Diabetes and Tooth Decay: How Diabetics Can Keep Their Smile Healthy

If you have diabetes, you’re more likely to have oral health problems such as cavities and gum disease. Diabetes lowers the body’s ability to resist infection and slows healing so anything your mouth is exposed to carries a higher likelihood of becoming problematic.

Diabetes & Your Oral Health

High blood sugar is hard on the teeth and gums. When blood sugar is elevated, there are more sugars and starches present in your mouth which become acidic and promote bacterial build-up. These bacteria combine with food to form a soft, sticky film called plaque. Plaque also comes from eating foods that contain sugars or starches. Some types of plaque cause tooth decay or cavities. Other types of plaque cause gum disease and bad breath. Overall, increased bacteria in your mouth can cause a host of oral issues that you should be watching for.

Gum disease. While gum disease can develop for any patient, it can be more severe and take longer to heal if you have diabetes. In turn, having gum disease can make your blood glucose hard to control.

Periodontal disease is the most common dental disease affecting those living with diabetes, affecting nearly 22% of diabetics. Especially with increasing age, poor blood sugar control increases the risk for gum problems. As with all infections, serious gum disease may cause blood sugar to rise. This makes diabetes harder to control because you are more susceptible to infections and are less able to fight the bacteria invading the gums.

When it comes to your gums, keeping them healthy and maintaining healthy blood sugar levels go hand in hand.

Dry mouth. Elevated blood sugar levels often result in dry mouth, which is uncomfortable, but also creates the opportunity for oral issues to develop. Saliva is key in protecting your mouth as saliva contains the enzymes that attack harmful bacteria and wash away particles left behind after eating and drinking.

Dry mouth can lead not only to sores and ulcers but can also increase your likelihood of developing tooth decay, gum disease and bacterial concerns like thrush.

Infection. Bacteria aren’t the only organisms that feed on sugar. Fungi do as well, which is why fungal infections such as thrush are common in people with diabetes.

Thrush can cause white or red patches on your tongue and inside your cheeks. Sometimes they turn into open sores. If you wear dentures, smoke or take antibiotics, you may be even more susceptible to getting yeast infections like thrush. The yeast thrives on the extra sugar in your saliva and especially likes moist spots in your mouth.

Burning Mouth Syndrome. Both thrush and dry mouth can lead to burning mouth syndrome. Burning mouth syndrome causes your mouth to feel like you just scalded it with coffee, or to tingle or feel numb. You can also lose some of your ability to taste.

While burning mouth syndrome isn’t really harmful, it can be quite alarming and discomforting, and can also cause you to add additional sugar and salt to your food due to the loss of taste, which can be harmful to your health.

Additionally, if you experience any of these other common oral concerns, you will want to visit your dentist as soon as possible:

  • A sore or ulcer that isn’t healing
  • Dark spots or holes on your teeth
  • Changes to your sense of taste or a bad taste in your mouth
  • Bad breath that doesn’t go away when you brush your teeth
  • Pain in your mouth, face or jaw that doesn’t go away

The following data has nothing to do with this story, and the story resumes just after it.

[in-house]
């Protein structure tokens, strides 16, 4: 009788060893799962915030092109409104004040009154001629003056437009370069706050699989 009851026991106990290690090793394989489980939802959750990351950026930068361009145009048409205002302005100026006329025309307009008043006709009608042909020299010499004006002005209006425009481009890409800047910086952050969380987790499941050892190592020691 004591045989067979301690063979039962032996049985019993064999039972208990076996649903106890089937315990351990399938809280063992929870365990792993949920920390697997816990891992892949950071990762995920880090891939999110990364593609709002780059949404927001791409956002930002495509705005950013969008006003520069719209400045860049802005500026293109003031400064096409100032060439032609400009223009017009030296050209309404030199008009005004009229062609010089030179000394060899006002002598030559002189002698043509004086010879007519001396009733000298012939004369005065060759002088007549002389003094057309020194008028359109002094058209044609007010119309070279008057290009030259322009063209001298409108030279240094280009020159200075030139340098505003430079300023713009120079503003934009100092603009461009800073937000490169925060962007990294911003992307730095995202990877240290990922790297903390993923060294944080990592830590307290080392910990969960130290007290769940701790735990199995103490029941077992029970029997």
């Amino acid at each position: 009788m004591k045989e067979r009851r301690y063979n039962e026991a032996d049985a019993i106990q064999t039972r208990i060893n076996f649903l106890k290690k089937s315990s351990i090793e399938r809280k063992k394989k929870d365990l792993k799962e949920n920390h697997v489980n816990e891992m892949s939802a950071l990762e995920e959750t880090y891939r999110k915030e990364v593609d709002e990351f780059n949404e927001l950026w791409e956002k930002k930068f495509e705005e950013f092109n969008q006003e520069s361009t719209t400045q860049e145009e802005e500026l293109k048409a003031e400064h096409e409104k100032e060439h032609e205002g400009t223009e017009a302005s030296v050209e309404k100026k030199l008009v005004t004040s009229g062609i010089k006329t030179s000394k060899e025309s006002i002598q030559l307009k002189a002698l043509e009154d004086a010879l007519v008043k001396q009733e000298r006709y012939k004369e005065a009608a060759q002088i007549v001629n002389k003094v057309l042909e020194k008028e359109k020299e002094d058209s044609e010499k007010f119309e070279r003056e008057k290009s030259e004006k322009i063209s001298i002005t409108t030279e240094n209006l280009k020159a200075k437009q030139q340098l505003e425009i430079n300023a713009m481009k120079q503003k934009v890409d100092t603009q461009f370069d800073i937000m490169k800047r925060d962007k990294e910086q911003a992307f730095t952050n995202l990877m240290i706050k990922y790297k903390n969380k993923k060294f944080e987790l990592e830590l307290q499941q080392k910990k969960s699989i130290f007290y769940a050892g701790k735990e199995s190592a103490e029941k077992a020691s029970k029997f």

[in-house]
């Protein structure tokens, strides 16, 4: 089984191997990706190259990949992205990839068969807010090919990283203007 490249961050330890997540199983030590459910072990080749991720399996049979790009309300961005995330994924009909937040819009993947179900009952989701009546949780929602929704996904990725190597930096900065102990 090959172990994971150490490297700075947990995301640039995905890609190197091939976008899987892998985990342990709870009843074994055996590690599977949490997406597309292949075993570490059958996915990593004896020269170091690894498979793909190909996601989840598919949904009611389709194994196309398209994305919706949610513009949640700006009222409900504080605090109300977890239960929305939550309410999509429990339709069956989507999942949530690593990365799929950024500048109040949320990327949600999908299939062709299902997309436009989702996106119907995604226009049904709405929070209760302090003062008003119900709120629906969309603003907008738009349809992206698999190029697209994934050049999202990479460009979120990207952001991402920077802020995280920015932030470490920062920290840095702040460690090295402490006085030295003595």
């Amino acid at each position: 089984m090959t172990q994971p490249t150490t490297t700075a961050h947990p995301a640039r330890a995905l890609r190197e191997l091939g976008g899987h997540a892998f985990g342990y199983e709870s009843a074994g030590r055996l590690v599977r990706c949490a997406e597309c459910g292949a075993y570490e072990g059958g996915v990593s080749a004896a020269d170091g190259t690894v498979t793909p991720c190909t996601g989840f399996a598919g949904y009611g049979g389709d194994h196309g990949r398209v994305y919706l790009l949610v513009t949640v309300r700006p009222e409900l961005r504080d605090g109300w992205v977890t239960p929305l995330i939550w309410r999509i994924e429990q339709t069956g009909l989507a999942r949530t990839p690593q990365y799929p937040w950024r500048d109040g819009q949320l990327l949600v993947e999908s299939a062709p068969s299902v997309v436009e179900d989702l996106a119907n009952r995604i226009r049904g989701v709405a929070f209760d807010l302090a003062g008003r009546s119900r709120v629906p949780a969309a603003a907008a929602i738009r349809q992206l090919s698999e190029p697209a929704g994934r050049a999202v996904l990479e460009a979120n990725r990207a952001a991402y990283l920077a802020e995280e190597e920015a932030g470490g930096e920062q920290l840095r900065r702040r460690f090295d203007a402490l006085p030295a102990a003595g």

• Loose teeth
  • Pain when chewing

Consequently, oral issues can also affect the rest of your body. With increasing scientific evidence, the connection between oral infections and other diseases in the body is becoming widely understood and accepted within the dental practice. Bacteria from infections in the gums can enter the bloodstream or airways and travel to other parts of the body. This bacteria has the potential to worsen or increase the risk for other types of health problems such as heart disease, stroke, Alzheimer’s and certain cancers. Since diabetics are already at an increased risk for complications, keeping your mouth in good health will ensure you are not further increasing your risk of chronic disease.

As you can see, it is especially important for diabetics to take excellent care of their oral health, which will also support better overall health. When you have diabetes, there are a few things you can do to ensure good oral health:

  • Manage your blood sugar consistently
  • Consume food and drinks that are low in sugar; Eat a healthy, balanced diet
  • Brush your teeth twice per day and use a toothpaste that contains xylitol
  • Floss daily
  • Watch for early signs of gum disease
  • Don’t smoke
  • Visit your dental team

When you visit your dentist regularly and communicate that you have diabetes, your dentist can provide additional support. They may recommend the following:

  • An anti-plaque or anti-gingivitis mouth rinse, such as the CTx products we offer in the clinic, to control plaque and prevent gum disease.
  • Removing plaque between teeth using a dental pick or brush which are thin tools designed to clean between the teeth.
  • Call your dentist right away if you have any symptoms of mouth problems discussed above.

While diabetes can impact your oral health, proper dental care coupled with well-managed blood sugar levels will give you a much better chance of avoiding common oral concerns experienced by many diabetics. In return, keeping a healthy mouth will support the health of the rest of your body and help you to maintain good blood sugar levels.

Follow the advice of your doctor and dentist – eat well, manage your sugar levels and take good care of your mouth and you will enjoy a healthy smile for many years to come.